8. Knocking Marbles From The Ring
knocked out the ring are to be picked up by the person who knocked them
out with their shooter. Marbles knocked out the ring by accident must
be held slightly above the ring and dropped back in.
Continue in next column...
Buyer's guide to antique marbles
by R. Renée Bembry
Antique marble collecting may be one of most fascinating types of hobbies there is. The colorful 5/16 to 2 inch, light catching, glass or stone spheres are awe inspiring. They're great for game-play... Read more
|Marbles Are Not Intended for Children Under 3 |
Marbles are small objects and should be kept out of reach of children under three years old.
marbles from the ring requires players to either flick or hold their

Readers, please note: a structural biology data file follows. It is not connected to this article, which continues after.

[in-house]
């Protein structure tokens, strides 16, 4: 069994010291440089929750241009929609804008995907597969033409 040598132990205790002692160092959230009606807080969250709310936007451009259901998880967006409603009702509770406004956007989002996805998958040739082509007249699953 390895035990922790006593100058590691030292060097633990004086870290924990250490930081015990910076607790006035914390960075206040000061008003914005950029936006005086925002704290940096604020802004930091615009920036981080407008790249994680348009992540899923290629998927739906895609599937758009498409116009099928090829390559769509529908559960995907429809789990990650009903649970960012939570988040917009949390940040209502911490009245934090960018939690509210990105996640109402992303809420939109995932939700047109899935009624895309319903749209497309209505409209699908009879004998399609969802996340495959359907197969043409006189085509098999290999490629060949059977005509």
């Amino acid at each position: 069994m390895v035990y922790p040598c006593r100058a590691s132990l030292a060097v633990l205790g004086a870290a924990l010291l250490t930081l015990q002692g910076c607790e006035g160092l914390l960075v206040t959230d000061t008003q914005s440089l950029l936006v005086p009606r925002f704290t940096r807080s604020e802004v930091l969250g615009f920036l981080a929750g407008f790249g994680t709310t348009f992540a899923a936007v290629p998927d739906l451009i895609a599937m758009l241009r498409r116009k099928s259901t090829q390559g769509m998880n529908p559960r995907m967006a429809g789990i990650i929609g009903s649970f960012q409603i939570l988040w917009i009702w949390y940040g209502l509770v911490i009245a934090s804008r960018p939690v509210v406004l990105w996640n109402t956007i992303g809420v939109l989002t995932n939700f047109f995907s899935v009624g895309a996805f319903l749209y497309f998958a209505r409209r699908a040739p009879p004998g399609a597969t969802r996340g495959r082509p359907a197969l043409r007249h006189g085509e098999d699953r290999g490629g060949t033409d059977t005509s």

shooters in a method that
allows them to eject the shooter from their
hand at speeds rapid enough to knock shooters into targets causing
targets to roll outside the ring. Read about shooting techniques here.
shooting marbles from the ring, each player in turn must pick up their
shooter in a manner that allows them to maintain the position the
shooter was in prior to picking it up and then shoot from that position.
Players are not to touch other marbles in the ring with their hand,
other body part, clothing, or with their shooter. Any player breaking
this rule commits a foul that ends his or her turn. Whenever a foul is
committed while a shot is in process, the player committing the foul
must leave their shooter wherever it is when the foul is committed even